For myself this is an exercise in vicariousness. It fell upon your generation to rise to the challenge of the military dictatorships, not mine. Inevitably one wonders how well ours would have done. The obvious answer is no doubt, well much the same, but in your posts we discern the personal qualities that seemed to have been required, perseverance, determination, yet being resigned to the hand you're dealt with and an having an air of diffidence that yours was but an insignificant part of an enormous whole.
I remain as convinced as ever that this nation was blessed with the right generation in place at the right time. Gentlemen, I salute you all and humbly beg to thank you all for being there.
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Old 13th Aug 2012, 15:51
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The More, the Merrier !

Icare9 and Chugalug,

Thank you for your generous words of support. I still think there must be a fair number of old-timers about, whom we haven't reached yet, and who would be only too glad to relive their WW2 days on this Thread if only we could get to them. It has to be through the medium of their families now, for relatively few are on-line themselves, I think.

We must stress that the Moderators seem already to have widened the scope to allow all brevets (Taphappy is worthily carrying the flag for the W/Ops). Now how about the groundcrews, on whom our lives depended, who did such a magnificent job (often in terrible conditions), and on whom we relied so much? Please come in - even if you had unflattering opinions of some aircrew!

Meanwhile we'll keep going (there's life in old dogs yet!).

Dum spiro, scripto,


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Old 13th Aug 2012, 16:07
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The saga of National Service Pilots.

I was employed as a met observer at LAP (as it was named in 1949) and read in "Flight" that the RAF were to train 200 n/s pilots each year. I went to the RAF recruiting office in Ealing and took some preliminary tests in the knowledge that I was shortly to be called up. It was a surprise, nonetheless, to arrive at Padgate on 28/11/49 and find that my name was known and a bunch of us were earmarked for aircrew selection at Hornchurch as soon as the initial issue of kit had taken place. The following week we were there, did the tests, and returned to Padgate for a couple of days until the results came through. Those selected went to the aircrew holding unit at Driffield. (It still brings back memories when smelling avtag as the whole station seemed to reek of it from the Vampires.) After a few days we were off home for Christmas having already sewn our cadet pilot laurel wreaths on our sleeves. After Christmas we reported to No 1 Initial Training School at Wittering and began training. All n/s guys were trained in the UK as otherwise insufficient time would be available what with sea transportation etc to Rhodesia, and then later to Canada.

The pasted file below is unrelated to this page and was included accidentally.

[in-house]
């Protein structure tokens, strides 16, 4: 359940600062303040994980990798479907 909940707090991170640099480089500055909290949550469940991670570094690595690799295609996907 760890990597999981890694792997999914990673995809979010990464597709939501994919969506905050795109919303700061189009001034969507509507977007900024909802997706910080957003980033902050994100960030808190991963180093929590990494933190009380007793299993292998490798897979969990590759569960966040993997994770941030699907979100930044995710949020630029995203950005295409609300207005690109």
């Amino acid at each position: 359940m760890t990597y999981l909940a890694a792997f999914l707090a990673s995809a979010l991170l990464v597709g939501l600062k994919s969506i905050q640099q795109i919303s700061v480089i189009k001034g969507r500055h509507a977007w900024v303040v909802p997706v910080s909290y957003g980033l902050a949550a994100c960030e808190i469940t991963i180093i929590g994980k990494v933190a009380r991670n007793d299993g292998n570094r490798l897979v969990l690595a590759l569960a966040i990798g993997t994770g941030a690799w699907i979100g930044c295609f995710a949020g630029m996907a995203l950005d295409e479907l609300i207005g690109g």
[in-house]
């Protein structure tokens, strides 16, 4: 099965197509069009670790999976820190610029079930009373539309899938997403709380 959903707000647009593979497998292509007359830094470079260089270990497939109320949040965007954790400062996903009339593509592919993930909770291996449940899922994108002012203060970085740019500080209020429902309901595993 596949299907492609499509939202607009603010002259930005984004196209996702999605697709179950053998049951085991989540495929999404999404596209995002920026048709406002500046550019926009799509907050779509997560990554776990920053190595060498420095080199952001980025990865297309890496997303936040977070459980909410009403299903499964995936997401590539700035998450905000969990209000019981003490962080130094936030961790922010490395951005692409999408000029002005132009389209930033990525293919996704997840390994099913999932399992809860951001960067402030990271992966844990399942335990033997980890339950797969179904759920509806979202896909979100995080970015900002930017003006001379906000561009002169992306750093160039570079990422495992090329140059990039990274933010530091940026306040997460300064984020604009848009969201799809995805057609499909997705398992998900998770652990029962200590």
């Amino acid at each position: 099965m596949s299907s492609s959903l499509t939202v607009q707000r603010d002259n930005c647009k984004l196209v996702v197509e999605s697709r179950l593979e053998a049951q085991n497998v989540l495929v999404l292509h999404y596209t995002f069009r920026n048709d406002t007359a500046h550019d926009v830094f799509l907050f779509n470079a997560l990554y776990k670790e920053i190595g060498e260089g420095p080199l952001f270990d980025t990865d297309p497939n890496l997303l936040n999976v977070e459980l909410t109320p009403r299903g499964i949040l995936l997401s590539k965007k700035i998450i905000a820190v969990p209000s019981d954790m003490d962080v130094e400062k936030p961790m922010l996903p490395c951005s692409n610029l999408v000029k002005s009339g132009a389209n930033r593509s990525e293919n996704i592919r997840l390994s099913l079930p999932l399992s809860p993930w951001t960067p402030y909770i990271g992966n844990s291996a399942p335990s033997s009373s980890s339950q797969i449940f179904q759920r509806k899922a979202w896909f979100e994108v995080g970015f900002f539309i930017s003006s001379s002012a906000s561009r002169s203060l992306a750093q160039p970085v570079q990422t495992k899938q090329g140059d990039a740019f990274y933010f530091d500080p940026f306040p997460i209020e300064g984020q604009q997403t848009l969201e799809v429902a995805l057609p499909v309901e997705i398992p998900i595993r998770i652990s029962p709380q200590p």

At that time national service was for eighteen months in which time with no hold-ups you could just complete the course to "wings". A further agreement to being taught to fly was that you would then spend the next five years flying, either with the RAuxAF or the RAFVR. I believe it was in the winter of 1950/1 that national service was increased to two years which enabled me to complete 202 AFS at Valley (dual on Meteor T7s and solo on Vampire F1s and F5s), and most of the course at 229 OCU Chivenor. The training organisation notched up a few pegs during this period due to Korea. I don't know how many of those n/s guys who started training actually completed it but quite a high percentage decided they liked the life and signed on for either four or eight years. And for BEA and BOAC after their RAF service, e.g. Norman Tebbit.

In my case, having left after two years and having flown lots in the Chipmunks of the RAFVR I rejoined the mob and became a QFI on Meteors. During this time (Sep 52 - 54) I had several n/s students so the scheme was still operating. Also several reservists were recalled to the colours for a three month stint about then, and as their civil life had been disrupted they also signed on. But I imagine with the Korean stalemate the need had vanished and by the mid fifties the scheme finished. And shortly after that the RAuxAF and RAFVR were liquidated. RAFVR(T) staff pilots still continue though.
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Old 13th Aug 2012, 17:13
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Join the Club !


It never rains, but it pours! A few short weeks ago I was bewailing my lot as being the lone last surviving voice of the WW2 story.